Through A Commitment to National Leadership,
Hendrix revolutionized its academic program into a national model of innovation
in higher education. As a result, the College experienced a record enrollment of
students from Arkansas, across the country, and around the world.
With the support of $45 million in capital gifts and
pledges from alumni, friends, and philanthropic organizations during this campaign,
the Hendrix campus too was transformed with more than 200,000 square feet of new
facilities completed during this campaign.
In 2004, a three-building Art Center was completed
with studio space for ceramics, drawing, painting, photography, printmaking, sculpture,
along with welding and wood shops and an auditorium for art history.
In 2007, the College completed a new Wellness and Athletics
Center, which includes space for aquatics, intercollegiate basketball and volleyball,
intramural and recreational sports, personal health and wellness, and classrooms
for kinesiology. The Wellness and Athletics Center also serves as the gateway to
a new athletics complex featuring an eight-lane track with artificial surface infield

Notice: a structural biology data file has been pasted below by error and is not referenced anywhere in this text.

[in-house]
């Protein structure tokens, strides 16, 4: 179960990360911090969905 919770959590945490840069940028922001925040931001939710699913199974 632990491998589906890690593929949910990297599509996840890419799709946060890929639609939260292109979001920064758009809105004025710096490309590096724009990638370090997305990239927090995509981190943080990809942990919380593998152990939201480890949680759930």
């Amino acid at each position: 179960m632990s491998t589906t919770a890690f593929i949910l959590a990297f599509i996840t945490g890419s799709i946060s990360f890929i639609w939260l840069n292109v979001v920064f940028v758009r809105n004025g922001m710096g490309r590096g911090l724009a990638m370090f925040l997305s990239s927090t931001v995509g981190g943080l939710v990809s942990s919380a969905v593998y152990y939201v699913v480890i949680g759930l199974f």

for men’s lacrosse and women’s field hockey, and new lighted fields for baseball,
soccer, and softball.
In 2010, Hendrix opened a $26 million Student Life
and Technology Center, the largest capital project in the history of the College.
Among its many amenities, the SLTC is the home of Your Hendrix Odyssey; the
Oathout Technology Center; the Hendrix-Miller Center for Vocation, Ethics, and Calling;
the Crain-Maling Center of Jewish Culture; and offices for Academic Support Services,
International Programs, Student Affairs, and Student Activities. The SLTC also includes
a beautiful main dining hall. The SLTC was certified LEED-Gold by the Green Building
Certification Institute, making Hendrix the first college in Arkansas to receive
this environmentally-friendly distinction, according to the Arkansas chapter of
the U.S. Green Building Council.
Marshall Oathout ’65 and his wife Edie provided a significant
gift to the SLTC through his estate. The Oathouts estate gift was used to support
a state-of-the-art environment for students and faculty to work collaboratively
using the most advanced academic and social technology available.
"Our careers focused on science, technology, and education,
so we felt that the SLTC and the Technology Center would be a good fit for us,"
To honor their commitment, Hendrix was pleased to name
the Oathout Technology Center in their honor.
Garth Martin ’52 and his wife, Joann ’55, supported
the construction of the Wellness and Athletics Center through a charitable gift
New buildings are
much more than bricks and mortar, Martin said.
"The new Wellness and Athletics Center is such a great
improvement over what was there when I was a student," he said. "I’m just delighted
to see the College upgrade their facilities, and I count it a privilege to help
them continue to develop."